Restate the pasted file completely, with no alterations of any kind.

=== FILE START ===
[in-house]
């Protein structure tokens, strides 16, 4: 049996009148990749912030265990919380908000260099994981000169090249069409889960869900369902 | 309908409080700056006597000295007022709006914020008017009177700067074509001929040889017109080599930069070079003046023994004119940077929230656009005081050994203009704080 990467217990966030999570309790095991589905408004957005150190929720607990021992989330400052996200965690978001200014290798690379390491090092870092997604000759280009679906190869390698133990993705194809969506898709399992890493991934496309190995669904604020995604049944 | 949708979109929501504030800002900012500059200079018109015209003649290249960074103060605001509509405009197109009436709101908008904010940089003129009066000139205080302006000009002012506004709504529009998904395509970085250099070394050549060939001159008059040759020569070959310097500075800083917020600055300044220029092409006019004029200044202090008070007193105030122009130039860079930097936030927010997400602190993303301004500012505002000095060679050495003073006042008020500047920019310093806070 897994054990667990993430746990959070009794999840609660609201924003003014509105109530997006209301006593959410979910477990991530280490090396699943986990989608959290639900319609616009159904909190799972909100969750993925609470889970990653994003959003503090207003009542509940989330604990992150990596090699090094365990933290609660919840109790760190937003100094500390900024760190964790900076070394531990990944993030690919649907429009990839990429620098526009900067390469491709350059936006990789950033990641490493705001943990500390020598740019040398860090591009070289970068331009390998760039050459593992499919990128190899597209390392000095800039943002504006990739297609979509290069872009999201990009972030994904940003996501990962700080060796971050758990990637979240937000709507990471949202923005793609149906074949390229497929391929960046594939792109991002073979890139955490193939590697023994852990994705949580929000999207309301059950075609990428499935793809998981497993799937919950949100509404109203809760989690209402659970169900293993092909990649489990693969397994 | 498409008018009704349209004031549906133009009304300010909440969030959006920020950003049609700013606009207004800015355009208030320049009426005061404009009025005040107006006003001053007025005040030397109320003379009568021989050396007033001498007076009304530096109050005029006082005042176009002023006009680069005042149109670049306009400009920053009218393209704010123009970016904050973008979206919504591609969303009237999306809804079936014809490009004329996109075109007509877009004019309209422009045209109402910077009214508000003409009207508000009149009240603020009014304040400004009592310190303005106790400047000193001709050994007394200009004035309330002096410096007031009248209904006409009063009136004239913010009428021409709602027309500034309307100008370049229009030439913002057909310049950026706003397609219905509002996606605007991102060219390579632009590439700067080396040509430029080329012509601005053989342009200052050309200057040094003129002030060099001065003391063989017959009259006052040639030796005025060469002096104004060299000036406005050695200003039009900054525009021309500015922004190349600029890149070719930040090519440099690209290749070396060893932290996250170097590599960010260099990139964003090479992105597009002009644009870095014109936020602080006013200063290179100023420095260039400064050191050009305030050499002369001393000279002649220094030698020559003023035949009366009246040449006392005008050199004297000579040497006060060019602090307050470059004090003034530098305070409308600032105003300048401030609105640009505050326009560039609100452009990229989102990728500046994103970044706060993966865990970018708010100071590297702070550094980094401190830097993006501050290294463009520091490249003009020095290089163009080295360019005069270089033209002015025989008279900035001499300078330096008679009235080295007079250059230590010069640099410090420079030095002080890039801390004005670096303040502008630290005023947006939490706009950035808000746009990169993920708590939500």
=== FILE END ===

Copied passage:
[in-house]
């Protein structure tokens, strides 16, 4: 049996009148990749912030265990919380908000260099994981000169090249069409889960869900369902 | 309908409080700056006597000295007022709006914020008017009177700067074509001929040889017109080599930069070079003046023994004119940077929230656009005081050994203009704080 990467217990966030999570309790095991589905408004957005150190929720607990021992989330400052996200965690978001200014290798690379390491090092870092997604000759280009679906190869390698133990993705194809969506898709399992890493991934496309190995669904604020995604049944 | 949708979109929501504030800002900012500059200079018109015209003649290249960074103060605001509509405009197109009436709101908008904010940089003129009066000139205080302006000009002012506004709504529009998904395509970085250099070394050549060939001159008059040759020569070959310097500075800083917020600055300044220029092409006019004029200044202090008070007193105030122009130039860079930097936030927010997400602190993303301004500012505002000095060679050495003073006042008020500047920019310093806070 897994054990667990993430746990959070009794999840609660609201924003003014509105109530997006209301006593959410979910477990991530280490090396699943986990989608959290639900319609616009159904909190799972909100969750993925609470889970990653994003959003503090207003009542509940989330604990992150990596090699090094365990933290609660919840109790760190937003100094500390900024760190964790900076070394531990990944993030690919649907429009990839990429620098526009900067390469491709350059936006990789950033990641490493705001943990500390020598740019040398860090591009070289970068331009390998760039050459593992499919990128190899597209390392000095800039943002504006990739297609979509290069872009999201990009972030994904940003996501990962700080060796971050758990990637979240937000709507990471949202923005793609149906074949390229497929391929960046594939792109991002073979890139955490193939590697023994852990994705949580929000999207309301059950075609990428499935793809998981497993799937919950949100509404109203809760989690209402659970169900293993092909990649489990693969397994 | 498409008018009704349209004031549906133009009304300010909440969030959006920020950003049609700013606009207004800015355009208030320049009426005061404009009025005040107006006003001053007025005040030397109320003379009568021989050396007033001498007076009304530096109050005029006082005042176009002023006009680069005042149109670049306009400009920053009218393209704010123009970016904050973008979206919504591609969303009237999306809804079936014809490009004329996109075109007509877009004019309209422009045209109402910077009214508000003409009207508000009149009240603020009014304040400004009592310190303005106790400047000193001709050994007394200009004035309330002096410096007031009248209904006409009063009136004239913010009428021409709602027309500034309307100008370049229009030439913002057909310049950026706003397609219905509002996606605007991102060219390579632009590439700067080396040509430029080329012509601005053989342009200052050309200057040094003129002030060099001065003391063989017959009259006052040639030796005025060469002096104004060299000036406005050695200003039009900054525009021309500015922004190349600029890149070719930040090519440099690209290749070396060893932290996250170097590599960010260099990139964003090479992105597009002009644009870095014109936020602080006013200063290179100023420095260039400064050191050009305030050499002369001393000279002649220094030698020559003023035949009366009246040449006392005008050199004297000579040497006060060019602090307050470059004090003034530098305070409308600032105003300048401030609105640009505050326009560039609100452009990229989102990728500046994103970044706060993966865990970018708010100071590297702070550094980094401190830097993006501050290294463009520091490249003009020095290089163009080295360019005069270089033209002015025989008279900035001499300078330096008679009235080295007079250059230590010069640099410090420079030095002080890039801390004005670096303040502008630290005023947006939490706009950035808000746009990169993920708590939500």